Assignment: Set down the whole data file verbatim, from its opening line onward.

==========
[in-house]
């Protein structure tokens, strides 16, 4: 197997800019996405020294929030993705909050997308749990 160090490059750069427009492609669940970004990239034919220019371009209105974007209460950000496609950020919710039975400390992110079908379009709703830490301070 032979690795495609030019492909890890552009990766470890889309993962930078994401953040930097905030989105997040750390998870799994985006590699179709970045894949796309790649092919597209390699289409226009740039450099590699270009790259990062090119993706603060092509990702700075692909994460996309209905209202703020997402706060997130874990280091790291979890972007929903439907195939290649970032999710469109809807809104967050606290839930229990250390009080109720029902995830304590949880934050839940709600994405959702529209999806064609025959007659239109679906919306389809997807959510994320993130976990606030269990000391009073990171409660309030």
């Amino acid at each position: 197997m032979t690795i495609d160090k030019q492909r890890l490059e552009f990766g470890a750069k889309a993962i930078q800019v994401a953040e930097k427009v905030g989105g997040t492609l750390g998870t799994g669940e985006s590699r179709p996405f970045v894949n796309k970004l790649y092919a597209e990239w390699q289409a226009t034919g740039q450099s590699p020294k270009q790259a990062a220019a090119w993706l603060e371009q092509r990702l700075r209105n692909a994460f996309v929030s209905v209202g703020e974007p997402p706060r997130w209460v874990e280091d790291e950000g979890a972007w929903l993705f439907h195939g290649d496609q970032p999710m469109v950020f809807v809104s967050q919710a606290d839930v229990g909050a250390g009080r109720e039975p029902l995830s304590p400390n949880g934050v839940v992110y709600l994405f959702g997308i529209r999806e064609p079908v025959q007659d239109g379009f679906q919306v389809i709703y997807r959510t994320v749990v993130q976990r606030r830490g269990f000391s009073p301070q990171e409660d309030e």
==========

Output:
[in-house]
């Protein structure tokens, strides 16, 4: 197997800019996405020294929030993705909050997308749990 160090490059750069427009492609669940970004990239034919220019371009209105974007209460950000496609950020919710039975400390992110079908379009709703830490301070 032979690795495609030019492909890890552009990766470890889309993962930078994401953040930097905030989105997040750390998870799994985006590699179709970045894949796309790649092919597209390699289409226009740039450099590699270009790259990062090119993706603060092509990702700075692909994460996309209905209202703020997402706060997130874990280091790291979890972007929903439907195939290649970032999710469109809807809104967050606290839930229990250390009080109720029902995830304590949880934050839940709600994405959702529209999806064609025959007659239109679906919306389809997807959510994320993130976990606030269990000391009073990171409660309030």
């Amino acid at each position: 197997m032979t690795i495609d160090k030019q492909r890890l490059e552009f990766g470890a750069k889309a993962i930078q800019v994401a953040e930097k427009v905030g989105g997040t492609l750390g998870t799994g669940e985006s590699r179709p996405f970045v894949n796309k970004l790649y092919a597209e990239w390699q289409a226009t034919g740039q450099s590699p020294k270009q790259a990062a220019a090119w993706l603060e371009q092509r990702l700075r209105n692909a994460f996309v929030s209905v209202g703020e974007p997402p706060r997130w209460v874990e280091d790291e950000g979890a972007w929903l993705f439907h195939g290649d496609q970032p999710m469109v950020f809807v809104s967050q919710a606290d839930v229990g909050a250390g009080r109720e039975p029902l995830s304590p400390n949880g934050v839940v992110y709600l994405f959702g997308i529209r999806e064609p079908v025959q007659d239109g379009f679906q919306v389809i709703y997807r959510t994320v749990v993130q976990r606030r830490g269990f000391s009073p301070q990171e409660d309030e």